Unveiled: how to add space with glass
Many Hongkongers harbour secret fantasies of breaking down the walls of their homes, welcoming light and a sense of freedom into their lives. Far from being poetic, this desire to live without boundaries is a pragmatic solution to cramped urban living.
Blurring the divide between living spaces is the core principle behind transparent boundaries.
It may sound like living in a greenhouse but with simple solutions such as glazing external walls, homes can be opened visually and physically. Ken Leung of Original Vision used a double-glazed glass panel as a replacement for a wall in a home in the New Territories, creating a feeling of outdoor resort-style living.
'We were trying to take advantage of the garden area and beachfront by blurring the boundary between the spaces,' Leung says. 'By making the ocean-facing exterior wall almost entirely of glass, we brightened the indoor space, providing both transparency but natural privacy. As a result the house is awash with natural light.'
For Hong Kong homeowners, such an open design will naturally be the privilege of only the lucky few. But within a confined high-rise space, the same sense of freedom can be had. Both flat and homeowner though must be prepared for the structural and practical challenges.
'If you're considering installing a glass wall you have to be conscious of how the connected rooms will flow together,' says Philip Liao of Philip Liao and Partners. 'Glass walls are a tool that can be used to extend and expand the perception of space, not simply space-creating devices themselves. The design must consider the whole package.' Liao suggest glass walls in a home be used sparingly and with purpose.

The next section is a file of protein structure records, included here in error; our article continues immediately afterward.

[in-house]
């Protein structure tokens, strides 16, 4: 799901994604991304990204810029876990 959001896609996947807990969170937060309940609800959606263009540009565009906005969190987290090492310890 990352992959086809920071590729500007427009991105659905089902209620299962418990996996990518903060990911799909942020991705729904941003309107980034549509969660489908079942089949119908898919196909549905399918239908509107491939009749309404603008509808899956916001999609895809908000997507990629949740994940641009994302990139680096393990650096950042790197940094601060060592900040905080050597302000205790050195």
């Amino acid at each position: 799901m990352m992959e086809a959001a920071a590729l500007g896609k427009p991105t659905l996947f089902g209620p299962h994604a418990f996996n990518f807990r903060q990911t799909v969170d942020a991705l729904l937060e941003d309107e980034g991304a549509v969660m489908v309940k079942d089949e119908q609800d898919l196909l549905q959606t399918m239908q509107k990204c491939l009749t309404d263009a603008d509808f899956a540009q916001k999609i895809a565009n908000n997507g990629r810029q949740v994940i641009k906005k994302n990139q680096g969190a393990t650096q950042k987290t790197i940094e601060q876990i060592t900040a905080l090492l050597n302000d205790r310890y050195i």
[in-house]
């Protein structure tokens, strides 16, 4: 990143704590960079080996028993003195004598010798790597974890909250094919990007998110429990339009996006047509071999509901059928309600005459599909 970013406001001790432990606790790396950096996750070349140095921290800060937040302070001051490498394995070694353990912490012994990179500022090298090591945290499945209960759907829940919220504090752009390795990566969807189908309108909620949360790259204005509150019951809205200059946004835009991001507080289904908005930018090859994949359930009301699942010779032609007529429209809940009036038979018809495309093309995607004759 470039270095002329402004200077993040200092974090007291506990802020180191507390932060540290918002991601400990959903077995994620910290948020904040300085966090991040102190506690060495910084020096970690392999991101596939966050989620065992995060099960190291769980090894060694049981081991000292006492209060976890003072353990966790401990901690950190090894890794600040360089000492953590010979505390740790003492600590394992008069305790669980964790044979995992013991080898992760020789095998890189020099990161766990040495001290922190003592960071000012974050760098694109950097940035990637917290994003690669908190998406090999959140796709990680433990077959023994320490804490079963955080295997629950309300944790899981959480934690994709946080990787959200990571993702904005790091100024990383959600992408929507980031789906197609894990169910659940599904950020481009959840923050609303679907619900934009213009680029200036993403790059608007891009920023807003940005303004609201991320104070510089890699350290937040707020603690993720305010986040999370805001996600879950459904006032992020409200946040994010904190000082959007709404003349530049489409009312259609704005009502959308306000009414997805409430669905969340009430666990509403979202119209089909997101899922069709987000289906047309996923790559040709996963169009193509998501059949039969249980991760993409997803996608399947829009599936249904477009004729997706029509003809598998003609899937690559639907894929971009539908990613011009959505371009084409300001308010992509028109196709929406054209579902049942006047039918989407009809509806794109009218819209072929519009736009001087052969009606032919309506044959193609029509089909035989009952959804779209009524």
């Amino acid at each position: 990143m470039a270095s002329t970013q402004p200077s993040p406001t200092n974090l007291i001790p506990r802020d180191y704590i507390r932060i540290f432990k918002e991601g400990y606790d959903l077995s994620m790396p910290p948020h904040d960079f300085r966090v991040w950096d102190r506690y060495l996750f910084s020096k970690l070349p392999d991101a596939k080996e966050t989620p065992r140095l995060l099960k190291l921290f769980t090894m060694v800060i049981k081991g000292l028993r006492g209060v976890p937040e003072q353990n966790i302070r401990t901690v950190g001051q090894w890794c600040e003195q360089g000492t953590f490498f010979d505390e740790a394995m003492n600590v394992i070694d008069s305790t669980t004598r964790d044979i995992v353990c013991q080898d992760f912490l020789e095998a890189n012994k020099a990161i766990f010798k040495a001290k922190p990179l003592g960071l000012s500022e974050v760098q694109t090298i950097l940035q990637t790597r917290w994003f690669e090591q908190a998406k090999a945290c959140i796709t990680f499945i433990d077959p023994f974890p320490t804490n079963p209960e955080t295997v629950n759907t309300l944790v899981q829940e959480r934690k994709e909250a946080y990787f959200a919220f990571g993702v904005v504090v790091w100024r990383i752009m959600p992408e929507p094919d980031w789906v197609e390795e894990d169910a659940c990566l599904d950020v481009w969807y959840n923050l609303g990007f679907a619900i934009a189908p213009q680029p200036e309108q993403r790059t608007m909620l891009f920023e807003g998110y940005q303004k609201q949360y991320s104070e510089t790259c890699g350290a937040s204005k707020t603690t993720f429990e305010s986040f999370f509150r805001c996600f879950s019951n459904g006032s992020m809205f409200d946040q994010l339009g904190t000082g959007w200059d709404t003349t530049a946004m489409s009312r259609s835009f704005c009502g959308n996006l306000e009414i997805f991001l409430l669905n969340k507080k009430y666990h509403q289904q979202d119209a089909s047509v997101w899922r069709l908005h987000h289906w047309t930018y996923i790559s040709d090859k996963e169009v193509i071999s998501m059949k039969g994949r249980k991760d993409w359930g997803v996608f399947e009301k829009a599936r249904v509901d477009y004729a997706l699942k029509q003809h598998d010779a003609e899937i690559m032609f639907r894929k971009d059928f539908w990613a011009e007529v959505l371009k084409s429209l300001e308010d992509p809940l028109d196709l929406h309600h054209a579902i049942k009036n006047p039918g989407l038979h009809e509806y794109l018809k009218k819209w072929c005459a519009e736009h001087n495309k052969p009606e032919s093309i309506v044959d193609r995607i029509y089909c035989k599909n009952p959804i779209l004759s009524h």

'The main goal should be increasing the permeability of light, air and space in the interior,' Liao says. 'I'm not so much a fan of building glass interiors as I am of light. The sculpting of light is a real art form and we now use a whole spectrum of transparent materials besides glass in order to bring light into a space.'
Liao's passion for light can be seen in his design of Yin Serviced Apartments on Wellington Street, Central. The brief was to create luxury dwellings that carried an inner-city opulence that was also enhanced by the feeling of open space.
'Like many Hong Kong homes, we didn't have a great deal of space to work with,' Liao says. 'Even when you start with the blank canvas of an open shell, once you brick up some walls and divide the space into three rooms it can become a fairly cramped environment. We decided to install transparent room divides in order to keep the space open.
'When you install a transparent internal wall, you are actually just borrowing space from another room. It's often a good idea to tap into the places in the home that you don't use very frequently.'
Occasional rooms such as a study, dining room or a home office can be ideally suited. Such rooms, however, are often limited to large homes that don't need more open living.
'In a large space you have much greater flexibility,' he says. 'You are able to arrange glass walls into a wider array of configurations. Unfortunately it is usually in small spaces people have a strong desire for more light. When you start taking out the internal walls in a smaller area you have to be more conscious of what you expose.